Ingenious lawyers all over the Commonwealth are dreaming up rigmaroles for the signing of wills amid the pandemic. An English law firm has suggested that the will should be signed at a park bench, with witnesses lurking nearby, ready to rotate around the document. Another option allows for the will to be signed at the person’s doorway while the witnesses stand outside, using the services of a well-trained pet to deliver the signed will to the witnesses. Singapore has passed many sensible temporary measures in response to COVID-19 disruption, including marrying couples remotely so that the newly-weds, witnesses and ...


“In Case Of Emergency, Break Contract”?, Nicholas Liu Sep 2020

“In Case Of Emergency, Break Contract”?, Nicholas Liu

Research Collection School Of Law

It has been accurately observed that the incremental nature of the common law’s development makes it inherently unsuited to dealing with unprecedented crises.208 This is particularly true of what I shall refer to (for convenience) as the law of changed circumstances, which in the common law regime comprises the doctrine of frustration and the operation of force majeure clauses, but could potentially encompass other doctrines and issues as well.209 I suggest that in this area, the flaws of the common law run deeper and broader than its inability to respond quickly to unprecedented crises. Rather, from a ...


Pragmatism In The Pandemic: The Protection Of Commercial Tenants In Singapore, Edward Ti Sep 2020

Pragmatism In The Pandemic: The Protection Of Commercial Tenants In Singapore, Edward Ti

Research Collection School Of Law

The COVID-19 epidemic has not spared any country, not least a densely populated country like Singapore. The government has been working tirelessly developing new policies and laws to mitigate the human and economic devastation brought on by the virus. The COVID-19 (Temporary Measures) Act 2020 (COTMA) is intended to tackle some of the negative effects brought about by COVID-19. With an initial application period of 6 months which can be amended at the Minister’s discretion, the COTMA covers a wide range of issues. Summarily, the COTMA provides for public health controls necessary to manage the health crisis, increases bankruptcy ...


Private Liability For Public Health, Jerrold Tsin Howe Soh Sep 2020

Private Liability For Public Health, Jerrold Tsin Howe Soh

Research Collection School Of Law

As at this writing, COVID-19 continues to spread around the world. Most disease transmissions, one hopes, are unintentional. But could one nonetheless be liable for unintentionally, yet carelessly, transmitting the disease? If so, when would liability arise, and how wide may its scope be? If X transmits the disease to Y who in turn transmits it to Z, can Z claim against X? If not, why should liability escape one who carelessly spreads a deadly and highly contagious virus when courts have historically found liability for more innocuous harms?154 This short essay discusses how private liability might complement public ...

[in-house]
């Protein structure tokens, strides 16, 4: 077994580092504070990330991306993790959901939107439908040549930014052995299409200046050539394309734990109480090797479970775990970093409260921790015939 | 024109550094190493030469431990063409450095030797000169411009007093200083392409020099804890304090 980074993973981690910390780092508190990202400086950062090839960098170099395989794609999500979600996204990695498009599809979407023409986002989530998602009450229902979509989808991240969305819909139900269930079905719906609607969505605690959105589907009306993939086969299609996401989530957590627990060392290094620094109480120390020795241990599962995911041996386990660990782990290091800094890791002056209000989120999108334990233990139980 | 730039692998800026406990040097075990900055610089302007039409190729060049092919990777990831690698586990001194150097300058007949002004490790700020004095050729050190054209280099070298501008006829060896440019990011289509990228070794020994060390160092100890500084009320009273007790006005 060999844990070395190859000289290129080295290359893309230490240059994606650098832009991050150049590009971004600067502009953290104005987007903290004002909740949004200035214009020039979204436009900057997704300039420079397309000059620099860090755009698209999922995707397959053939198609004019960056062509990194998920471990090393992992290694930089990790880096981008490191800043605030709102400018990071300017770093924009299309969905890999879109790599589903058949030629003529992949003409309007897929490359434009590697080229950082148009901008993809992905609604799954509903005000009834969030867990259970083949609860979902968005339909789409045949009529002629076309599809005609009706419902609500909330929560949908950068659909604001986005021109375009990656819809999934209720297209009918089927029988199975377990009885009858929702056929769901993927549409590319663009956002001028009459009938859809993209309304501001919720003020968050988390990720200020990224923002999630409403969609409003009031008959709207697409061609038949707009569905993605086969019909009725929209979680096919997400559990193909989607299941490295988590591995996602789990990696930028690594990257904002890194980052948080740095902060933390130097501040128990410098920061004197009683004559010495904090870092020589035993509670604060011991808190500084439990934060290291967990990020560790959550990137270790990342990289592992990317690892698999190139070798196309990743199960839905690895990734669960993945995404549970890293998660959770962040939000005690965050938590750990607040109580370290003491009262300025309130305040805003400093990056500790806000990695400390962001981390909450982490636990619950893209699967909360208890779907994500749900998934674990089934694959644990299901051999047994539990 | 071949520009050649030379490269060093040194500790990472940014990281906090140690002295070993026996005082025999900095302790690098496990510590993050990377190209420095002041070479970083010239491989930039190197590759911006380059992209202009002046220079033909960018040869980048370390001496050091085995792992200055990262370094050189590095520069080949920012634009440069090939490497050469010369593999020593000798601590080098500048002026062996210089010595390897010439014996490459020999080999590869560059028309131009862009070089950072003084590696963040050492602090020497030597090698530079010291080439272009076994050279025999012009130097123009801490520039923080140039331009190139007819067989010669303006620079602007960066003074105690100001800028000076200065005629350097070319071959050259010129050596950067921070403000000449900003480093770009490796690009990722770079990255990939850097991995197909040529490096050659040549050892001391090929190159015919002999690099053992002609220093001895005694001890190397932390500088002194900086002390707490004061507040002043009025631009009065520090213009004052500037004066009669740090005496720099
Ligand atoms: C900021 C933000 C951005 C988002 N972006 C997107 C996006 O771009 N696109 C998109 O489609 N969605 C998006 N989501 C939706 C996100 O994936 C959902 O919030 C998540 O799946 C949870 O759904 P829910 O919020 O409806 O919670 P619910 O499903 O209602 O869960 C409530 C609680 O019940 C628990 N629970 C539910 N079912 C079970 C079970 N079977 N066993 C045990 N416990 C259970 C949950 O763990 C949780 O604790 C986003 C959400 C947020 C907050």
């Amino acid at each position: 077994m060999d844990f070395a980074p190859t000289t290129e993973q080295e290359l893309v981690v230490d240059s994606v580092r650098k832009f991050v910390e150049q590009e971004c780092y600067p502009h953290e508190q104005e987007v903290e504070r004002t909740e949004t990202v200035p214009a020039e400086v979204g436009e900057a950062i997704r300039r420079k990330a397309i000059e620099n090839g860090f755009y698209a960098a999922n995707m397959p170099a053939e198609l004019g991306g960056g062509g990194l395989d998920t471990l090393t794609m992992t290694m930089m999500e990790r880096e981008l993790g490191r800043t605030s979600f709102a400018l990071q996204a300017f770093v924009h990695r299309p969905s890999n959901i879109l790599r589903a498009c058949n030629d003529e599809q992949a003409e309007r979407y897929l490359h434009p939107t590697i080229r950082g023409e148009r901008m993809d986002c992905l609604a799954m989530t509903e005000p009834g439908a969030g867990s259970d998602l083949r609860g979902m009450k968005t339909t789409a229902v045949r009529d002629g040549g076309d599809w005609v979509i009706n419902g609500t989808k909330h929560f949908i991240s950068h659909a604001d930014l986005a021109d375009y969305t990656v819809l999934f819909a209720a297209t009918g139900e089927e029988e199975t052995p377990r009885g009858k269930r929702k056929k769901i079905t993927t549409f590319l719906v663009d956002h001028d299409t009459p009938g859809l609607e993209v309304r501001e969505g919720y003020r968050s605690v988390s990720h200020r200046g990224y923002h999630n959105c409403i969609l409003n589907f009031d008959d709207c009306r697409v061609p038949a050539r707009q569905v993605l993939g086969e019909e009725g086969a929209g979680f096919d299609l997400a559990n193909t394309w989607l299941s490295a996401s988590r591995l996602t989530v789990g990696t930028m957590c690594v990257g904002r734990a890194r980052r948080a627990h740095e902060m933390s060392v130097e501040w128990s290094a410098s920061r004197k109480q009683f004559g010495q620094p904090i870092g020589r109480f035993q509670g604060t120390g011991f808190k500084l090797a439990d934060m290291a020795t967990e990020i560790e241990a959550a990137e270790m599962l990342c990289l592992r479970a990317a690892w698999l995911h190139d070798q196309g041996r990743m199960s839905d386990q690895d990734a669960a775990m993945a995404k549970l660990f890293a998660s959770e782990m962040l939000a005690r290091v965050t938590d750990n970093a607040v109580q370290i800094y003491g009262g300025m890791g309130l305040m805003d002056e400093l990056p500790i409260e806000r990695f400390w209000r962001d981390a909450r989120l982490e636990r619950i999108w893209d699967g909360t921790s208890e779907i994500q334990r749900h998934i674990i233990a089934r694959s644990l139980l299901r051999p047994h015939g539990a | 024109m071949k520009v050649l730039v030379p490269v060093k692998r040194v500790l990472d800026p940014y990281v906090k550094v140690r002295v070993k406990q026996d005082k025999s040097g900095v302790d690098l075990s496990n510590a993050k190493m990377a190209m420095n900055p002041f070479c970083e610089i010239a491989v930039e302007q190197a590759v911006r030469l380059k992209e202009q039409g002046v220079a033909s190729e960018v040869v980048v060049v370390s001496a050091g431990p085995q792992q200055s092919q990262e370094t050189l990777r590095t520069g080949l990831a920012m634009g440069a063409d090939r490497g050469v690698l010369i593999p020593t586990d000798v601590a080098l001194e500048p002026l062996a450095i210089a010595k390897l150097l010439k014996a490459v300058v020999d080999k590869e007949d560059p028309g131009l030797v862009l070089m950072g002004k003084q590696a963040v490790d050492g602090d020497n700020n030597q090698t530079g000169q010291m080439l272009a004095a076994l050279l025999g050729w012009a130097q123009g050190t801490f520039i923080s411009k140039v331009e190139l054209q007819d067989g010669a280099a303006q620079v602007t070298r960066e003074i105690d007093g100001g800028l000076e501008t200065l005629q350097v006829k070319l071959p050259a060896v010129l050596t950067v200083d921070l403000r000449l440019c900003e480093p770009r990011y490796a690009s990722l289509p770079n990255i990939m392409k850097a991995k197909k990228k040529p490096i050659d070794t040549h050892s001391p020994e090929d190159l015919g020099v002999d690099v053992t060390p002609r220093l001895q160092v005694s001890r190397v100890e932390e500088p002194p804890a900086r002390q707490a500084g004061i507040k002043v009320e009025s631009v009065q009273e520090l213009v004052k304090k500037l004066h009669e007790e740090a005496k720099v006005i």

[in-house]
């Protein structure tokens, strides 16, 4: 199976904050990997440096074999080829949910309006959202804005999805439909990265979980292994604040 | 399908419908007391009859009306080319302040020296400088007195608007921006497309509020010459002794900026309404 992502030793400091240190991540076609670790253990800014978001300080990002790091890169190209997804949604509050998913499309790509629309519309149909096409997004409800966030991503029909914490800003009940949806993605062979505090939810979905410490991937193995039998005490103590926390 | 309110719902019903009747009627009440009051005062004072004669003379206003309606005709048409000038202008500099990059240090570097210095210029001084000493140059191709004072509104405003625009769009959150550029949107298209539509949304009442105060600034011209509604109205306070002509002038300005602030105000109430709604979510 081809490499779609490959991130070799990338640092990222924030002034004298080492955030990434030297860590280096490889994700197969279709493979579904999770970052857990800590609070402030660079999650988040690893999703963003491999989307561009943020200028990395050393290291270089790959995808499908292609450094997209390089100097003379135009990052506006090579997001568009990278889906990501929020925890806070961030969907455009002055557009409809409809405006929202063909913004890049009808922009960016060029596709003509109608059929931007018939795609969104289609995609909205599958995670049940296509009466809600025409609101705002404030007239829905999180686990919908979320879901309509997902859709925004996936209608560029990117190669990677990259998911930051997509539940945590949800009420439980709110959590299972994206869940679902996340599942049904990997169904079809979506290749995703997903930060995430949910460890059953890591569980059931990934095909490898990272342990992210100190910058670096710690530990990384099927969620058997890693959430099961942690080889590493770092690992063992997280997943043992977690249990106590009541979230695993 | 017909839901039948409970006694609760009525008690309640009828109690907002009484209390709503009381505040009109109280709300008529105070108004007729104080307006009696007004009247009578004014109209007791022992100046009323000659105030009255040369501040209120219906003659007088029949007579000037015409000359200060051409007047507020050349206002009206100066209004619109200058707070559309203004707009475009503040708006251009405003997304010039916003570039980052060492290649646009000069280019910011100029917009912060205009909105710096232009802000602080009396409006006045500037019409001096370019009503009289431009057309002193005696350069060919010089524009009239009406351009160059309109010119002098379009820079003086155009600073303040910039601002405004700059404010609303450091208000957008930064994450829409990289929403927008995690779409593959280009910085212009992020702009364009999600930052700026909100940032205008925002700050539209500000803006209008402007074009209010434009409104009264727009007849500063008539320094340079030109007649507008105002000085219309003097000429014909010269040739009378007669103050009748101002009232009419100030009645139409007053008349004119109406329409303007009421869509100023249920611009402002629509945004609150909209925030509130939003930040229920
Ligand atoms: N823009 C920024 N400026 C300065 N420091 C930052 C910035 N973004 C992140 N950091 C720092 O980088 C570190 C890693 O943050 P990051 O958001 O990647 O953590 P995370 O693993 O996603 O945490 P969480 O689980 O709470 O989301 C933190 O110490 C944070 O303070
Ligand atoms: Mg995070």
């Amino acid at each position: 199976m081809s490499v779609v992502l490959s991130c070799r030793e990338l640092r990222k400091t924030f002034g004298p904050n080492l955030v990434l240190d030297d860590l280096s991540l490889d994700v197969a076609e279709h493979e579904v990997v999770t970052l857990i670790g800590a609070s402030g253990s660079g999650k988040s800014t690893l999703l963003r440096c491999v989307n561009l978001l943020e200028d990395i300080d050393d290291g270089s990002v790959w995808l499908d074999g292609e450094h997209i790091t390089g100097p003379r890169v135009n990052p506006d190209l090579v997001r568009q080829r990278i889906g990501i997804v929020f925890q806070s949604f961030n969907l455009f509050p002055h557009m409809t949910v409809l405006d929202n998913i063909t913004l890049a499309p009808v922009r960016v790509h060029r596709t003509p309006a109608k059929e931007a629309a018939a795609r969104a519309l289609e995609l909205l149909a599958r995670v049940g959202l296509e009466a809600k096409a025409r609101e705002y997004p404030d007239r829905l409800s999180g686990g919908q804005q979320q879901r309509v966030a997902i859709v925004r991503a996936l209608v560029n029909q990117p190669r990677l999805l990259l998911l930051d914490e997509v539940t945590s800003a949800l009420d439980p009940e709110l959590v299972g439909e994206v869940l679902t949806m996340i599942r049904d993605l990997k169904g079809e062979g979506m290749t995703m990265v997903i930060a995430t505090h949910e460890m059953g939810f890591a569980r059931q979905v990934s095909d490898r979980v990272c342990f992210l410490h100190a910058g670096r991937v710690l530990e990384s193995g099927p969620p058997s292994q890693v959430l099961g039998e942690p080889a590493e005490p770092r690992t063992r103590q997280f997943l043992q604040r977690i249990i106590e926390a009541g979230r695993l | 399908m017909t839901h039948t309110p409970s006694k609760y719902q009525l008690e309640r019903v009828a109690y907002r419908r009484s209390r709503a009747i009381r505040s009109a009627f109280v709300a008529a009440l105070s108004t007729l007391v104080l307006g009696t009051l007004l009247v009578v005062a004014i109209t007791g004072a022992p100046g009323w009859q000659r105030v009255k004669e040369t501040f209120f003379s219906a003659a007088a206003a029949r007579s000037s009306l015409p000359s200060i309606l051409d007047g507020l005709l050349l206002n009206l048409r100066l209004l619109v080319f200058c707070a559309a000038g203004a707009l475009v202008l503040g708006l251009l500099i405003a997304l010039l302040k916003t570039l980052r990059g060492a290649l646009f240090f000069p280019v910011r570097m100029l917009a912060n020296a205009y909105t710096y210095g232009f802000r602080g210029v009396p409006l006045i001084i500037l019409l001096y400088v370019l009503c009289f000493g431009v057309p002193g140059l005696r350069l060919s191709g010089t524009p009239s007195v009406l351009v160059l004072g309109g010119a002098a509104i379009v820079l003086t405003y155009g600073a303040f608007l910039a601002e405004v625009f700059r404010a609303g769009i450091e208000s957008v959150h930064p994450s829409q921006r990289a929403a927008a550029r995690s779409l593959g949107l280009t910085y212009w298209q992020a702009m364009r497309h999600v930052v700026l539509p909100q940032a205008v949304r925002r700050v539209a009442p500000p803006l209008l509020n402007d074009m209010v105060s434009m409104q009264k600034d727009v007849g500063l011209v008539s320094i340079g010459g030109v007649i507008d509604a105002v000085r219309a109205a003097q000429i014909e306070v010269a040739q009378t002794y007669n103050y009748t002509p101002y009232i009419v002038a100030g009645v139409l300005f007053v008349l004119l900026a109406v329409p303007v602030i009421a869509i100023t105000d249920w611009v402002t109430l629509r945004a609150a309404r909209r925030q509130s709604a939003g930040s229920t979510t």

Covid‐19 As A Frustrating Event Under Singapore Contract Law, Yihan Goh Sep 2020

Covid‐19 As A Frustrating Event Under Singapore Contract Law, Yihan Goh

Research Collection School Of Law

COVID-19 has had an unprecedented impact on commercial arrangements around the world. This would appear to fit the textbook definition of a frustrating event under Singapore contract law. Alternatively, one might expect COVID-19 to be covered by the doctrine of force majeure. This commentary will provide a brief overview of the contractual issues arising from COVID-19.


The Doctrine Of Wilful Blindness In Drug Offences: Adili Chibuike Ejike V Public Prosecutor [2019] 2 Slr 254, Rennie Whang Mar 2020

The Doctrine Of Wilful Blindness In Drug Offences: Adili Chibuike Ejike V Public Prosecutor [2019] 2 Slr 254, Rennie Whang

Research Collection School Of Law

In Adili Chibuike Ejike v Public Prosecutor [2019] 2 SLR 254, the Court of Appeal clarified the operation of the wilful blindness doctrine in the context of knowing possession for drug offences. In particular, it affirmed wilful blindness as a doctrine of substantive rather than evidential law, which applies as a limited extension to the legal requirement of actual knowledge. The court then articulated a three-part test for the finding of wilful blindness in relation to knowledge as an ingredient of possession. However, it left open the content of the doctrine as applied to the element of knowledge in drug ...